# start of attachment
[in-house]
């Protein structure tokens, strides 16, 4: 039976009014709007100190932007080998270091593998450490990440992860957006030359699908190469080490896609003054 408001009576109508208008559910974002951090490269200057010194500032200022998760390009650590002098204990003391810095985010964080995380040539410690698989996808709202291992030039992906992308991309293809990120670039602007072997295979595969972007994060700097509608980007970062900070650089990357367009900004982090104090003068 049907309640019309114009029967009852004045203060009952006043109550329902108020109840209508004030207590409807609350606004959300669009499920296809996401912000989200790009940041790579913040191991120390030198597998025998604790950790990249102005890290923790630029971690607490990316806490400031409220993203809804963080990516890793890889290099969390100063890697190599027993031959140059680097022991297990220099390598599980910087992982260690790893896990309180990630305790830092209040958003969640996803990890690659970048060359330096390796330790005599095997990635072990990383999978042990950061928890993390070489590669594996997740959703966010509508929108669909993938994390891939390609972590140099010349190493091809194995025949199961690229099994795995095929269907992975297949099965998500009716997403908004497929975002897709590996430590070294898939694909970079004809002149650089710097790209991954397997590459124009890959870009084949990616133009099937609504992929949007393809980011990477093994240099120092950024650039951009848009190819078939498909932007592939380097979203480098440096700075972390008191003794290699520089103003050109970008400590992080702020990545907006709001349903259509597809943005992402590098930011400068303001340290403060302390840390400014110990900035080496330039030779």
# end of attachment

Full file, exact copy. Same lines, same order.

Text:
[in-house]
């Protein structure tokens, strides 16, 4: 039976009014709007100190932007080998270091593998450490990440992860957006030359699908190469080490896609003054 408001009576109508208008559910974002951090490269200057010194500032200022998760390009650590002098204990003391810095985010964080995380040539410690698989996808709202291992030039992906992308991309293809990120670039602007072997295979595969972007994060700097509608980007970062900070650089990357367009900004982090104090003068 049907309640019309114009029967009852004045203060009952006043109550329902108020109840209508004030207590409807609350606004959300669009499920296809996401912000989200790009940041790579913040191991120390030198597998025998604790950790990249102005890290923790630029971690607490990316806490400031409220993203809804963080990516890793890889290099969390100063890697190599027993031959140059680097022991297990220099390598599980910087992982260690790893896990309180990630305790830092209040958003969640996803990890690659970048060359330096390796330790005599095997990635072990990383999978042990950061928890993390070489590669594996997740959703966010509508929108669909993938994390891939390609972590140099010349190493091809194995025949199961690229099994795995095929269907992975297949099965998500009716997403908004497929975002897709590996430590070294898939694909970079004809002149650089710097790209991954397997590459124009890959870009084949990616133009099937609504992929949007393809980011990477093994240099120092950024650039951009848009190819078939498909932007592939380097979203480098440096700075972390008191003794290699520089103003050109970008400590992080702020990545907006709001349903259509597809943005992402590098930011400068303001340290403060302390840390400014110990900035080496330039030779």